Jason E. Lewis is currently a Research Assistant Professor with the Turkana Basin Institute and Department of Anthropology at Stony Brook University. He was awarded a Leakey Foundation Research Grant during our spring 2016 cycle for his project entitled “Pleistocene & Holocene archaeological assemblages from Kisese II Shelter, Tanzania.”
The interval between ~60,000 and 30,000 years ago (ka) is a critical one in the history of modern humans: this period saw multiple population expansions of Homo sapiens across Eurasia, the initial colonization of Australasia, and the phased extinction of other hominins such as the Neanderthals. Human population history in Africa at this time is less well known, but includes the Middle to Later Stone Age (MSA-LSA) transition, a series of archaeological shifts that may signal key behavioral responses to cognitive, demographic, or environmental changes that may be tied to across- and out-of-Africa dispersals.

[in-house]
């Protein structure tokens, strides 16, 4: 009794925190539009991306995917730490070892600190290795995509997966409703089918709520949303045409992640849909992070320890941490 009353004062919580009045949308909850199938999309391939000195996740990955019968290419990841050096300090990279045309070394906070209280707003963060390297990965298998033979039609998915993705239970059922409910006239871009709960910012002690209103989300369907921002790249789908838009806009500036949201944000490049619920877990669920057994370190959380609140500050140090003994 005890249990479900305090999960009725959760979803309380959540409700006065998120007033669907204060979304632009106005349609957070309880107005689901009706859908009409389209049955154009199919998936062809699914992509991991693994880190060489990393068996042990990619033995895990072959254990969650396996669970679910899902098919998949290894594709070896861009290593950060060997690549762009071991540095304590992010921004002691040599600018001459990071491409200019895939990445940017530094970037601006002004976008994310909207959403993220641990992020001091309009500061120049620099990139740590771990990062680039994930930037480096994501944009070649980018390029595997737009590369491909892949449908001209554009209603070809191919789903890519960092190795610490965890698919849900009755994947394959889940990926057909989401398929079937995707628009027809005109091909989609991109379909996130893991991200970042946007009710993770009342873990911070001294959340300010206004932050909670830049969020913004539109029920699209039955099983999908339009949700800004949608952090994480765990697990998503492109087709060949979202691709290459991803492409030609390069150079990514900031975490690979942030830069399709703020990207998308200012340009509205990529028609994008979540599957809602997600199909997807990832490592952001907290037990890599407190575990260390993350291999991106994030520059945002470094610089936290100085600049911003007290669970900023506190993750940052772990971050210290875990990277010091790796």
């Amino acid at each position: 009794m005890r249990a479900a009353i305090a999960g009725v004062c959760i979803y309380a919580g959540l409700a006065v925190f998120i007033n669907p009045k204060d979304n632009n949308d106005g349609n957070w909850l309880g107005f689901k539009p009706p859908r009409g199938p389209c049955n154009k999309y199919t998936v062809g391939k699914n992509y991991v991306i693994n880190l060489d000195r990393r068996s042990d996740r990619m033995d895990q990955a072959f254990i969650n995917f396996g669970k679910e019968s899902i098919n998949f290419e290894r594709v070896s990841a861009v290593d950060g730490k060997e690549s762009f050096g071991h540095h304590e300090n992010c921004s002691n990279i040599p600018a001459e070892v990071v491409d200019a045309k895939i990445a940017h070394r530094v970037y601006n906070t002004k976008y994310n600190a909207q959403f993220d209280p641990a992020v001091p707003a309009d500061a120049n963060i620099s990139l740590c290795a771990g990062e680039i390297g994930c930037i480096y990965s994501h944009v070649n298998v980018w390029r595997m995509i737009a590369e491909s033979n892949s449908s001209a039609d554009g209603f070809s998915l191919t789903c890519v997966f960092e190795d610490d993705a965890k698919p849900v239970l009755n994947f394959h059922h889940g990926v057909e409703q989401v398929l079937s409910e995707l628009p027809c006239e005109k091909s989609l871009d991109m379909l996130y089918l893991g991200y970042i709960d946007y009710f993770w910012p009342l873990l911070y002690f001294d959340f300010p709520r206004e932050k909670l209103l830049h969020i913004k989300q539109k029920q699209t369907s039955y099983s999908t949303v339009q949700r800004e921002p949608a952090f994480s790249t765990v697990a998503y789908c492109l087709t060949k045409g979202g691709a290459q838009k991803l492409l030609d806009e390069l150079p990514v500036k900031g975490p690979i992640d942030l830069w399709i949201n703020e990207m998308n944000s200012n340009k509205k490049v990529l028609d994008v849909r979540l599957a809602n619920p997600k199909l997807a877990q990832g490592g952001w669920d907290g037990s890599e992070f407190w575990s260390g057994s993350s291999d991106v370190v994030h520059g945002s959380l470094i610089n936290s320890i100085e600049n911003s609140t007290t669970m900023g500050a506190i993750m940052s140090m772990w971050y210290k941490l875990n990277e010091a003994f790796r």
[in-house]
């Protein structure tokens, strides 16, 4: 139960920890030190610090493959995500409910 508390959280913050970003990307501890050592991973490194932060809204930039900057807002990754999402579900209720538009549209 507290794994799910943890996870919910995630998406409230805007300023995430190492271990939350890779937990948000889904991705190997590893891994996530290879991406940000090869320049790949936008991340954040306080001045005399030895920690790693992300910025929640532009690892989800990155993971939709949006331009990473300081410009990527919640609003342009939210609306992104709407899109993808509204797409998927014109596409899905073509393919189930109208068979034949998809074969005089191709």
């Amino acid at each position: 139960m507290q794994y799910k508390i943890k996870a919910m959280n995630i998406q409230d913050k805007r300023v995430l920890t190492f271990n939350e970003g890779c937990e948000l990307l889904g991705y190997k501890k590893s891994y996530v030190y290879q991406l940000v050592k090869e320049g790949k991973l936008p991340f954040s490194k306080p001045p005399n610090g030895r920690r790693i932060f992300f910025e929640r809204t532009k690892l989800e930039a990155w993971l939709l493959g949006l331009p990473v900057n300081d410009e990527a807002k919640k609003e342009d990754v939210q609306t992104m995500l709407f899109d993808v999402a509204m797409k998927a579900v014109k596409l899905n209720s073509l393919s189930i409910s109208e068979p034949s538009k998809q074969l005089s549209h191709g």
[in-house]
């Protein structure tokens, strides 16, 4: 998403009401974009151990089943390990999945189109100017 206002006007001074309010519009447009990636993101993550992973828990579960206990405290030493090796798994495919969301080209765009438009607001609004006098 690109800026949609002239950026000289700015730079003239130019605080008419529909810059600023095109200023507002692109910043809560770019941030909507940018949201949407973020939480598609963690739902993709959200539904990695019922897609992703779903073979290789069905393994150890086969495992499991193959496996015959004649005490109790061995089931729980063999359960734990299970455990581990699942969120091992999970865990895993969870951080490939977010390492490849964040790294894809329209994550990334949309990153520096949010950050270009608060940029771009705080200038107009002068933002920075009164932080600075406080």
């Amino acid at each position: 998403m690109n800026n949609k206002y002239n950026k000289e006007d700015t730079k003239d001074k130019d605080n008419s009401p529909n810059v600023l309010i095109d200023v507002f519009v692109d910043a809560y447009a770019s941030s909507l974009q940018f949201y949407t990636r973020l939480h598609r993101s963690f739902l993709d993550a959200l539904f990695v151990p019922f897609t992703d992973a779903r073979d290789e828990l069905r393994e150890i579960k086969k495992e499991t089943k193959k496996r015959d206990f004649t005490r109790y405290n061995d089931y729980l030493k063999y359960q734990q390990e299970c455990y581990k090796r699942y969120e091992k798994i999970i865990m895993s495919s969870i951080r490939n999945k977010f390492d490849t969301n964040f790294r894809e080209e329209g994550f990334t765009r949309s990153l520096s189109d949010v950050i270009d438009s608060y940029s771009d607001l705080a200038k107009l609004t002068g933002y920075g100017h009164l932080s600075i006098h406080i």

Kisese II (KSE2) is a painted rockshelter that is unusual for its deeply stratified artifact- and fossil-rich Late Pleistocene to Holocene deposits, located in the Kondoa Rock-Art UNESCO World Heritage Center of northern Tanzania. KSE2 was excavated by Louis and Mary Leakey in 1951 and by Ray Inskeep in 1956, but the results were published only as preliminary notes. We have used recently recovered archives to guide new analyses, including 16 new AMS 14C dates for chronological control, showing that the sequence spans the last 50 ka. The KSE2 record is rich in ochre, contains thousands of ostrich eggshell beads, lithic artifacts, diverse and well-preserved fossil fauna, and 6 human burials. Unlike other East African sites, lithic technological changes are preceded by those in social domains such as the use of colorants and ostrich eggshell beads, both in use by 37 ka.
This project aims to expand these initial results by focusing on the fossil fauna using combined zooarchaeological, taxonomic, ecometric, and isotopic approaches to understand changes in the environment, ecology, and foraging practices across multiple Late Pleistocene-Holocene human technological and behavioral shifts.